In The Very Beginning Scams Were Face To Face
Then they migrated to classified ads or by the mail. The Nigerian Prince scams actually started as letters sent through the post.
A Little History
The modern scam is similar to the Spanish Prisoner scam that dates back to the late 18th century. In that con, businessmen were contacted by an individual allegedly trying to smuggle someone who is connected to a wealthy family out of a prison in Spain. In exchange for assistance, the scammer promised to share money with the victim in exchange for a small amount of money to bribe prison guards.
One variant of the scam may date back to the 18th or 19th century, as a very similar letter, entitled “The Letter from Jerusalem.” This is illustrated in the memoirs of Eugène François Vidocq, a former French criminal and private investigator. Another variant of the scam, dating back to ca. 1830, appears very similar to emails today: “Sir, you will doubtlessly be astonished to be receiving a letter from a person unknown to you, who is about to ask a favor from you…” and goes on to talk of a casket containing 16,000 francs in gold and the diamonds of a late marchioness.
The modern-day transnational scam can be traced back to Germany in 1922 and became popular during the 1980s. There are many variants of the template letter. One of these, sent via postal mail, was addressed to a woman’s husband to inquire about his health. It then asked what to do with profits from a $24.6 million investment and ended with a telephone number.
Other official-looking letters were sent from a writer who said he was a director of the state-owned Nigerian National Petroleum Corporation. He said he wanted to transfer $20 million to the recipient’s bank account—money that was budgeted but was never spent. In exchange for transferring the funds out of Nigeria, the recipient would keep 30% of the total. To get the process started, the scammer asked for a few sheets of the company’s letterhead, bank account numbers, and other personal information. Yet other variants have involved mention of a Nigerian prince or another member of a royal family seeking to transfer large sums of money out of the country—thus, these scams are sometimes called “Nigerian Prince emails”.
But When Did Online Scams Start?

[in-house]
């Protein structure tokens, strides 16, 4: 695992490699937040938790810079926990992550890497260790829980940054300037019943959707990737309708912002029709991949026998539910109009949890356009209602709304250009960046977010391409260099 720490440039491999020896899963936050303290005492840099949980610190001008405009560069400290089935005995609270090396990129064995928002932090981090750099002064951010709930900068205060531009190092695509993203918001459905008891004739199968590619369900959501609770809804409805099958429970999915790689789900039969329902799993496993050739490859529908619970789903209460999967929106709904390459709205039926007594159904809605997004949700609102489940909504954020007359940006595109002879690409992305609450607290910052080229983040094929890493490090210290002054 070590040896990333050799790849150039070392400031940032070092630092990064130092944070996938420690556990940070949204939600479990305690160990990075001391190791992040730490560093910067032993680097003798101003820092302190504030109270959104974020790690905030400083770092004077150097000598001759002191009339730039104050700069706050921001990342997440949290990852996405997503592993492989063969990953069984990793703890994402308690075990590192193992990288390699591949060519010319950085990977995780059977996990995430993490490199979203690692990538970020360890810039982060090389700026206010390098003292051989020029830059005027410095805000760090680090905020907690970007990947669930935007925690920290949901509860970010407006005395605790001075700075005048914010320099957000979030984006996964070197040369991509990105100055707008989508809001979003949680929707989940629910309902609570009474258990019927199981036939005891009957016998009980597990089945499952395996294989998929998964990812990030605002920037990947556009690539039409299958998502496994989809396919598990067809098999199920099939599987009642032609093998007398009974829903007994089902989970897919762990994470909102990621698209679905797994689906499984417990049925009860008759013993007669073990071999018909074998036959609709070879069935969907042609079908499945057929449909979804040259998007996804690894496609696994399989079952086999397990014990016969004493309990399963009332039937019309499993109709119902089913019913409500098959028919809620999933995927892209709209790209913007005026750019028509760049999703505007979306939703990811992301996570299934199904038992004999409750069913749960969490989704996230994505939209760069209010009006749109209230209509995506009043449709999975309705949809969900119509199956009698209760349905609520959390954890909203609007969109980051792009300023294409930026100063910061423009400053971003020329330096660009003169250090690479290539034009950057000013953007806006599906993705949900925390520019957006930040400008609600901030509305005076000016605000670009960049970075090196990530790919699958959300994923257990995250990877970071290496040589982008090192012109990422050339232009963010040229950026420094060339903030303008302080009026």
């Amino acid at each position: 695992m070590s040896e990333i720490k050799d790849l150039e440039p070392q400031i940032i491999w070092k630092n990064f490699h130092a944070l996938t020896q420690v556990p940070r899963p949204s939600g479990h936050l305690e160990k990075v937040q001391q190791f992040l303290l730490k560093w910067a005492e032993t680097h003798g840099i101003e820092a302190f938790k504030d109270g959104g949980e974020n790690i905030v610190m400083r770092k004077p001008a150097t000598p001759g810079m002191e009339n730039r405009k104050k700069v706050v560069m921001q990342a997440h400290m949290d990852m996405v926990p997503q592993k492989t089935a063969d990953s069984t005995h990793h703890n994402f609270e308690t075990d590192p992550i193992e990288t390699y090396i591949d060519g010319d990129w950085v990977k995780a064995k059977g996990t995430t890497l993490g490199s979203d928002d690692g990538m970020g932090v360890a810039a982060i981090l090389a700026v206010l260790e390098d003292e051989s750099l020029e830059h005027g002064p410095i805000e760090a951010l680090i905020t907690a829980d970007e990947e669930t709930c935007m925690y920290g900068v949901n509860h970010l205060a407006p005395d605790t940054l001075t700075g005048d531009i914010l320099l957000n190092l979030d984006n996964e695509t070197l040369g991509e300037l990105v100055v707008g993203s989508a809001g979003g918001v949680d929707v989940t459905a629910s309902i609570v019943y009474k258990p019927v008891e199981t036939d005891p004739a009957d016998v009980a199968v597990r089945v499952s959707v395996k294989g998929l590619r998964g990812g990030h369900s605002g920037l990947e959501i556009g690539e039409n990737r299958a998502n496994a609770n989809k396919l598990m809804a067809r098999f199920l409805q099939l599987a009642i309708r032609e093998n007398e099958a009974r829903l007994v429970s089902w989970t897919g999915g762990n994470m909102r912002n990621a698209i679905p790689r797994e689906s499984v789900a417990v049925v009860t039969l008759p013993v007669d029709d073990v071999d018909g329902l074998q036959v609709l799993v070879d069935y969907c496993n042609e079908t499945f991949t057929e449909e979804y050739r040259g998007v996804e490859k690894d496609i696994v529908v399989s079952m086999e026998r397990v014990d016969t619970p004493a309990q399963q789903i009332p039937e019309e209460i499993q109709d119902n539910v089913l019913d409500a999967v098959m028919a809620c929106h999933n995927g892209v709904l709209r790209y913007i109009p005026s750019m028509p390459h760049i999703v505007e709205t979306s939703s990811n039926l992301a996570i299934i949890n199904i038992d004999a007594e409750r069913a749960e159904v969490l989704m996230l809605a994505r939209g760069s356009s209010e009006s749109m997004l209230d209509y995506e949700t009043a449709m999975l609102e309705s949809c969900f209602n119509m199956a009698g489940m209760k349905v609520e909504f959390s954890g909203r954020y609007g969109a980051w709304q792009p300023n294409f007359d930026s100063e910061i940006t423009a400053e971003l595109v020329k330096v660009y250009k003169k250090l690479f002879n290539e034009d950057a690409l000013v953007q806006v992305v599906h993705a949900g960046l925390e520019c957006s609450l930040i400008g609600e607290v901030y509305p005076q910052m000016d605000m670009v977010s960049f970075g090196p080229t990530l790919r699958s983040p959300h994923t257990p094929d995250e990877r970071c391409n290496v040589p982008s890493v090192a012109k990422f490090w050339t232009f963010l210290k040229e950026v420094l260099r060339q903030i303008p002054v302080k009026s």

We all know the world of online scamming now. Nigeria holds control over this world and rakes in billions of dollars.
However, Online Dating Opened The Door
Online dating really began on the old Compuserve, as well as dedicated Bulleting Board Systems back in the 1980’s. As early as 1982 there was an online dating service based out of San Jose California on a dedicated dial-up computer that had 320 profiles – that was created by the RSN founder and operated from his office at Atari.
By 1989 Compuserve had message boards devoted to dating, and of course, there were the inevitable liars. These were not true romance scammers, as much as they were local con-artists.
In 1991 the first appearance of the term “Romance Scam” emerged, but these were not the kinds of scams we know today, these were marriage and visa scams. In those days people were talking about international dating services – Eastern Europeans, Latin Americans, and Asians looking to marry Western Europeans and Americans. However, these were numbered at only a few hundred.
An illustration of AOL Chat Rooms – unfortunately, no screenshots have survived
In 1991 there was a Romance Scams message board on AOL.
The romance scams that we know now first emerged in 1992 with the significant expansion of Compuserve into Europe. In those days it was all dial-up connections, so African scammers in England began developing the model. Nigerians would rotate through the UK, and in a few cases actually dialed in from Nigeria to UK numbers to connect with Compuserve. These were mostly telecom workers who did not have to worry about the phone bills. You could say that today’s romance scams actually began in the Nigerian phone company.
By 1993, Compuserve had more than 1.5 million subscribers dialing in around the world and 90,000 of those subscribers were in Europe.
As best we can estimate by 1994 there were about 10-12 real romance scammers working. These were polished Nigerians looking for a quick payday.
In 1995 the first web-based dating service Date.com was launched as a unit of TigerDirect.com That service shut down by 1997 over legal and liability concerns. But it did show dozens of African subscribers by the time it was ended.
By 1997 AOL and other similar services were dominating the Internet with their own dating services, message boards, and chat rooms, and romance scams was an established – if not well-known – problem online.
Connecting to AOL
From there it simply grew organically, and with the advent of the Communications Decency Act of 1997 in the U.S., the die was cast. The Bush Administration was so totally focused on the war on terror that they never noticed the growth, and by the time Obama entered he had no interest in enforcing anything over poor Africa – his home continent!
Thus from something that could have been shut down with a single power switch, it has grown to over 400 million fake profiles on Facebook alone as of 2018, and more than several Billion fake identities across the Internet.
SCARS acquired RSN in 2017 and it became the flagship SCARS website!